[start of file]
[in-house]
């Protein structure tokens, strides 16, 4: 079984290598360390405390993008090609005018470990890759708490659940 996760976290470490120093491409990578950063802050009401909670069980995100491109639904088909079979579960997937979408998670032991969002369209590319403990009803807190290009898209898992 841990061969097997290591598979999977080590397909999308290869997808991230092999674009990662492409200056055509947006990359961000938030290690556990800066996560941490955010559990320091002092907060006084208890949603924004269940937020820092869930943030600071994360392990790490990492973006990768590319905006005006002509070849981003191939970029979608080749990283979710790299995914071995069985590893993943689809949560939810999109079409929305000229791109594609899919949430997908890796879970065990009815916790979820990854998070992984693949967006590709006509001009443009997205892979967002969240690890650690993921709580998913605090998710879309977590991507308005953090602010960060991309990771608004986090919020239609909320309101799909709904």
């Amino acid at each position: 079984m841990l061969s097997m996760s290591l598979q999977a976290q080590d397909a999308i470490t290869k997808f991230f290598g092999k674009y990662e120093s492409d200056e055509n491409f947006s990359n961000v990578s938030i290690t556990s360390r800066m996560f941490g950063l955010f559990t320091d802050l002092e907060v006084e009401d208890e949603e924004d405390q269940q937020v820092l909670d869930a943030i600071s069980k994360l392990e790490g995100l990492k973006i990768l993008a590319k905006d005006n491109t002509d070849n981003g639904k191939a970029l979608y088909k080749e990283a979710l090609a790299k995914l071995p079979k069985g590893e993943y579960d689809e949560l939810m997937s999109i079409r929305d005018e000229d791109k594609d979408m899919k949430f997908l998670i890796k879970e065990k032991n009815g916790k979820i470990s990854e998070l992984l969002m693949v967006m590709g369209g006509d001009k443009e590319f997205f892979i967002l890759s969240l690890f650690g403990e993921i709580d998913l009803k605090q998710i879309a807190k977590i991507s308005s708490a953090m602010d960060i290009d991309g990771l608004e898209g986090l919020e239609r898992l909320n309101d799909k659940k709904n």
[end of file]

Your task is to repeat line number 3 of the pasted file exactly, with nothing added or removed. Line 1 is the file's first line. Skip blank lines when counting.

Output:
């Amino acid at each position: 079984m841990l061969s097997m996760s290591l598979q999977a976290q080590d397909a999308i470490t290869k997808f991230f290598g092999k674009y990662e120093s492409d200056e055509n491409f947006s990359n961000v990578s938030i290690t556990s360390r800066m996560f941490g950063l955010f559990t320091d802050l002092e907060v006084e009401d208890e949603e924004d405390q269940q937020v820092l909670d869930a943030i600071s069980k994360l392990e790490g995100l990492k973006i990768l993008a590319k905006d005006n491109t002509d070849n981003g639904k191939a970029l979608y088909k080749e990283a979710l090609a790299k995914l071995p079979k069985g590893e993943y579960d689809e949560l939810m997937s999109i079409r929305d005018e000229d791109k594609d979408m899919k949430f997908l998670i890796k879970e065990k032991n009815g916790k979820i470990s990854e998070l992984l969002m693949v967006m590709g369209g006509d001009k443009e590319f997205f892979i967002l890759s969240l690890f650690g403990e993921i709580d998913l009803k605090q998710i879309a807190k977590i991507s308005s708490a953090m602010d960060i290009d991309g990771l608004e898209g986090l919020e239609r898992l909320n309101d799909k659940k709904n």